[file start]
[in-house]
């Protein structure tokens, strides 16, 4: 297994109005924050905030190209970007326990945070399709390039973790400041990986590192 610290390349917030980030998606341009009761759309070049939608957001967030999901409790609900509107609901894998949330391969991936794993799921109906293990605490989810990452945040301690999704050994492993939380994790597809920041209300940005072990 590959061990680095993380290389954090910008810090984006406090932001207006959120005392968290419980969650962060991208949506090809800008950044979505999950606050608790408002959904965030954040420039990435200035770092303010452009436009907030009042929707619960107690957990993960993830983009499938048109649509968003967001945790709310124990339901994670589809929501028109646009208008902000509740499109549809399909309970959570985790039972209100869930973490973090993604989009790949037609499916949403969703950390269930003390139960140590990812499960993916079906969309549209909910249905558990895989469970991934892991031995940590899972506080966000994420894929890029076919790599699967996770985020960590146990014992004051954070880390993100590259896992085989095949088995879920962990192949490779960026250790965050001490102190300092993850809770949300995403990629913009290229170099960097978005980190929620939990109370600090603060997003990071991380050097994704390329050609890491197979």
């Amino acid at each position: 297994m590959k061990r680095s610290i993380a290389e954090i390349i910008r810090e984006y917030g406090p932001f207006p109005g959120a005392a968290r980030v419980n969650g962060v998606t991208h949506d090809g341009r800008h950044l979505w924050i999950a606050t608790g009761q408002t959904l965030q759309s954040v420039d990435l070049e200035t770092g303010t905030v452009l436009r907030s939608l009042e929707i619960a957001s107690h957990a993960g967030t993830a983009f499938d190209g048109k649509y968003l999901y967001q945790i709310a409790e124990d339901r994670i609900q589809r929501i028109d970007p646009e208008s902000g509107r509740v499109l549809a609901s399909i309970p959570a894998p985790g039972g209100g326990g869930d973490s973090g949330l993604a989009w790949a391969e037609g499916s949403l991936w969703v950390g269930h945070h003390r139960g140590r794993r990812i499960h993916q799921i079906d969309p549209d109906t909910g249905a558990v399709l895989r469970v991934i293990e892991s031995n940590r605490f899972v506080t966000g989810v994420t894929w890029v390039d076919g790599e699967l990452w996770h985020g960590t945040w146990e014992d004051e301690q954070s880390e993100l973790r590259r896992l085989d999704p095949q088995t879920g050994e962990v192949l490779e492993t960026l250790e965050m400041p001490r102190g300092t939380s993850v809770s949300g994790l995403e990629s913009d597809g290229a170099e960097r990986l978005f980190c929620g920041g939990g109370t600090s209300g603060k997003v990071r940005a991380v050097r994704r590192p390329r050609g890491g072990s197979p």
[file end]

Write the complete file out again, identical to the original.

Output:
[in-house]
């Protein structure tokens, strides 16, 4: 297994109005924050905030190209970007326990945070399709390039973790400041990986590192 610290390349917030980030998606341009009761759309070049939608957001967030999901409790609900509107609901894998949330391969991936794993799921109906293990605490989810990452945040301690999704050994492993939380994790597809920041209300940005072990 590959061990680095993380290389954090910008810090984006406090932001207006959120005392968290419980969650962060991208949506090809800008950044979505999950606050608790408002959904965030954040420039990435200035770092303010452009436009907030009042929707619960107690957990993960993830983009499938048109649509968003967001945790709310124990339901994670589809929501028109646009208008902000509740499109549809399909309970959570985790039972209100869930973490973090993604989009790949037609499916949403969703950390269930003390139960140590990812499960993916079906969309549209909910249905558990895989469970991934892991031995940590899972506080966000994420894929890029076919790599699967996770985020960590146990014992004051954070880390993100590259896992085989095949088995879920962990192949490779960026250790965050001490102190300092993850809770949300995403990629913009290229170099960097978005980190929620939990109370600090603060997003990071991380050097994704390329050609890491197979």
């Amino acid at each position: 297994m590959k061990r680095s610290i993380a290389e954090i390349i910008r810090e984006y917030g406090p932001f207006p109005g959120a005392a968290r980030v419980n969650g962060v998606t991208h949506d090809g341009r800008h950044l979505w924050i999950a606050t608790g009761q408002t959904l965030q759309s954040v420039d990435l070049e200035t770092g303010t905030v452009l436009r907030s939608l009042e929707i619960a957001s107690h957990a993960g967030t993830a983009f499938d190209g048109k649509y968003l999901y967001q945790i709310a409790e124990d339901r994670i609900q589809r929501i028109d970007p646009e208008s902000g509107r509740v499109l549809a609901s399909i309970p959570a894998p985790g039972g209100g326990g869930d973490s973090g949330l993604a989009w790949a391969e037609g499916s949403l991936w969703v950390g269930h945070h003390r139960g140590r794993r990812i499960h993916q799921i079906d969309p549209d109906t909910g249905a558990v399709l895989r469970v991934i293990e892991s031995n940590r605490f899972v506080t966000g989810v994420t894929w890029v390039d076919g790599e699967l990452w996770h985020g960590t945040w146990e014992d004051e301690q954070s880390e993100l973790r590259r896992l085989d999704p095949q088995t879920g050994e962990v192949l490779e492993t960026l250790e965050m400041p001490r102190g300092t939380s993850v809770s949300g994790l995403e990629s913009d597809g290229a170099e960097r990986l978005f980190c929620g920041g939990g109370t600090s209300g603060k997003v990071r940005a991380v050097r994704r590192p390329r050609g890491g072990s197979p």